For most of his 12 years as president of the Palestinian Authority (PA), Mahmoud Abbas has enjoyed the White House’s full-throated backing. The administration of George W. Bush, which supported Abbas’ appointment as prime minister in 2003 and lauded his rise to the presidency in 2005, showered his government with material aid and pledges of political support. Barack Obama, who called Abbas on his first day as U.S. president, launched two rounds of peace negotiations between the Israelis and the Palestinians and allowed Abbas to consolidate power at home.
Now Abbas must deal with the likelihood that the next U.S. administration may be hostile to his government, given the Donald Trump team’s insistence on moving the United States’ embassy to Jerusalem and Congress’ threats to rescind aid to the PA. The months ahead will thus bring new challenges to Abbas’ political position from abroad just as he faces deep problems at home.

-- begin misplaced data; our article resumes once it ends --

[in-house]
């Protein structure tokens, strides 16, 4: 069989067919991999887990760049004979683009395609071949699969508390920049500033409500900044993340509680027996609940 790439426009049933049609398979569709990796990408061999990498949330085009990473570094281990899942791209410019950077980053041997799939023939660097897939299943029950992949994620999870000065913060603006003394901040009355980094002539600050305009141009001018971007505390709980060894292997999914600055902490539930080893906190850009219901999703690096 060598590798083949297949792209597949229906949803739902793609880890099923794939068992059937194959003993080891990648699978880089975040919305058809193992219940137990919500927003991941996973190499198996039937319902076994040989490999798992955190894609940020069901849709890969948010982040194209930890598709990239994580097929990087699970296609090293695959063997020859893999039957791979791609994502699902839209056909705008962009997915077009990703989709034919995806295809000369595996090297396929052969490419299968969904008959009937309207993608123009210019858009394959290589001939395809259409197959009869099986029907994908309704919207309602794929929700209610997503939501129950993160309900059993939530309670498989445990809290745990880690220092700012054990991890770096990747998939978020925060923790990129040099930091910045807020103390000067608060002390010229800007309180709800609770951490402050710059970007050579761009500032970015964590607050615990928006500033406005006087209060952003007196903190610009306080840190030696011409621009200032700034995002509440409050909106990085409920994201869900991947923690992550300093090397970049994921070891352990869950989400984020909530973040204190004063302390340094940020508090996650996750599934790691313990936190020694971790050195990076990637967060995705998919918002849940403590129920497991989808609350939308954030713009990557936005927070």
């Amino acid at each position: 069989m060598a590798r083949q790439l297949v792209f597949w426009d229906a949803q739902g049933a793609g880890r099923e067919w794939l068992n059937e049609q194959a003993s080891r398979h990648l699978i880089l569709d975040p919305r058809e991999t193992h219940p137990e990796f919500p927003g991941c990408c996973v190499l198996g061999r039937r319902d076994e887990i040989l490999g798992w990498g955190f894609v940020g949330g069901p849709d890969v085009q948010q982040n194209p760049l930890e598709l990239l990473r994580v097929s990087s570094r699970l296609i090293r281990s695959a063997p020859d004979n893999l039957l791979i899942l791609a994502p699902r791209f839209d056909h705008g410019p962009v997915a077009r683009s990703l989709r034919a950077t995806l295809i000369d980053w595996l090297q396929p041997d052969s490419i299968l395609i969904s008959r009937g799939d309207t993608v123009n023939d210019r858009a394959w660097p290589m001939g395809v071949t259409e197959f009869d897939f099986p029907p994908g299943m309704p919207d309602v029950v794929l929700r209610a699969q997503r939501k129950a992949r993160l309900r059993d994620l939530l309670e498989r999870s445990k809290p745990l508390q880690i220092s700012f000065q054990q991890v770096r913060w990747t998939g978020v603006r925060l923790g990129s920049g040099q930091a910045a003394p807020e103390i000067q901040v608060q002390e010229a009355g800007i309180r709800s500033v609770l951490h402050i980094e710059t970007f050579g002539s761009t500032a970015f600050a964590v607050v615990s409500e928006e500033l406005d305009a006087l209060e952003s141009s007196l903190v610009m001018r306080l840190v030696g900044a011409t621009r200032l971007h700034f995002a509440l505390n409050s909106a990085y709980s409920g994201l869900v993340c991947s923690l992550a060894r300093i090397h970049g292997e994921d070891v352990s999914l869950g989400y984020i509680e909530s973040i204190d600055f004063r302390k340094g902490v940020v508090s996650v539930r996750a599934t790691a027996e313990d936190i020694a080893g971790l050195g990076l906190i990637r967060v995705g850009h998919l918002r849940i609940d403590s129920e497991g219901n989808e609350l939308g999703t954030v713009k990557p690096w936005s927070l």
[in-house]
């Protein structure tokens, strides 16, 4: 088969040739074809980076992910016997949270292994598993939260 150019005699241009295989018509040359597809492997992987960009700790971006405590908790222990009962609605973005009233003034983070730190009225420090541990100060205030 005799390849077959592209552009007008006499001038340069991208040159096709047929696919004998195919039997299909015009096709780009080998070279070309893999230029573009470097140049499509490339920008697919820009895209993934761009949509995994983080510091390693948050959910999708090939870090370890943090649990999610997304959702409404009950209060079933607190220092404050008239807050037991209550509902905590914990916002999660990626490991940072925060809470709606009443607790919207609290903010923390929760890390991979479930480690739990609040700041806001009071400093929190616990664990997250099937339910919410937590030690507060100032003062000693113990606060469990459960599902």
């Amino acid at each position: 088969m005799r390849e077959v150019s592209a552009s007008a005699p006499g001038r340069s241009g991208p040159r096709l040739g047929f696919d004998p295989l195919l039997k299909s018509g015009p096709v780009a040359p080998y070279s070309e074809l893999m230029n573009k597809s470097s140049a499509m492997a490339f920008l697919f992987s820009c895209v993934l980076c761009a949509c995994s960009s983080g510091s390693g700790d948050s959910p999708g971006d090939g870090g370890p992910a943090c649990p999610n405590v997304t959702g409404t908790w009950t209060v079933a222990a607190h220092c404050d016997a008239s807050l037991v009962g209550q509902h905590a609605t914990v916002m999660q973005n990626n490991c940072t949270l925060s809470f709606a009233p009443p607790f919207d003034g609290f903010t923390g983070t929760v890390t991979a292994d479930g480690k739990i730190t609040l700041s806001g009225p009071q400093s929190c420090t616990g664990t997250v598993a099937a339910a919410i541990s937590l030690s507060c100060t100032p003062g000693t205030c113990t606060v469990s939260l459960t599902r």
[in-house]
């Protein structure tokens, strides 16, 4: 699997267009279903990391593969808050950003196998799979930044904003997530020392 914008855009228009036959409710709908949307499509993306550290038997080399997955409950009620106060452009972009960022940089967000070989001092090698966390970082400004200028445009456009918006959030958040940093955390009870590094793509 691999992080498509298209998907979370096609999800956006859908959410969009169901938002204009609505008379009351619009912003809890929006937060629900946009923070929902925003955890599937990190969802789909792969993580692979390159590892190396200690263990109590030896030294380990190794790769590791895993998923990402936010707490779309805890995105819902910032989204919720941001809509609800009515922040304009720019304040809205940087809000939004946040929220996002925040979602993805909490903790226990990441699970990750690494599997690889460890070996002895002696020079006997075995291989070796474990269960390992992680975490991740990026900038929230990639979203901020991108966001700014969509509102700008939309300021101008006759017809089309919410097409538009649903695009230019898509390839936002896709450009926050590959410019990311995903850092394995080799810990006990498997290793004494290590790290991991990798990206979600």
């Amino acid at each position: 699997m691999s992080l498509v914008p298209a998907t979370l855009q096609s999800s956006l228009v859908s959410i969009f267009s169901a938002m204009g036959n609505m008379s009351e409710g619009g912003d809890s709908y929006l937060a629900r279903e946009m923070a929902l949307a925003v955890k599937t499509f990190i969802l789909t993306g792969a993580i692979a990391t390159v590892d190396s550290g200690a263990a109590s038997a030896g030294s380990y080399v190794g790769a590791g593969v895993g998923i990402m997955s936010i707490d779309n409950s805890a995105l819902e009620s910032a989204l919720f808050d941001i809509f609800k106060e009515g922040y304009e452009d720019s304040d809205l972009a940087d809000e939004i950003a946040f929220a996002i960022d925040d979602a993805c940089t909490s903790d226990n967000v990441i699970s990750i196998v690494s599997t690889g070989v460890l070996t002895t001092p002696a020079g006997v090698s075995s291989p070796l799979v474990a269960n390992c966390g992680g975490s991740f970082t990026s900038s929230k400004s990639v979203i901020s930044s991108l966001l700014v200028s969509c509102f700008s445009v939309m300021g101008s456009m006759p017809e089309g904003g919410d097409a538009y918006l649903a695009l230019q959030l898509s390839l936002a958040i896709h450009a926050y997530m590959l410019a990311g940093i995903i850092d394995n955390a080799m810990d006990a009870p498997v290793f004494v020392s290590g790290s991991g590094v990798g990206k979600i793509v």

IN A BIND
During the Bush administration, reform and democratization stood at the top of the United States’ agenda for the Palestinian Authority. Abbas, a longtime bureaucrat who opposed the terror attacks of the second intifada, seemed well suited to advance those priorities. During his brief tenure as prime minister in 2003, he positioned himself as the PA’s reformer, attempting to siphon off some of Yasir Arafat’s control of the security services and opening up government institutions. In 2005, when Abbas was elected president, he pledged to hold the first Palestinian legislative elections in a decade the next year—a sign of his commitment to the democratic process. His record so appealed to the Bush White House that after Hamas’ shocking victory in the 2006 elections and takeover of Gaza in 2007, Washington moved even closer to Abbas, providing his government with hundreds of millions of dollars in political, financial, and military aid.
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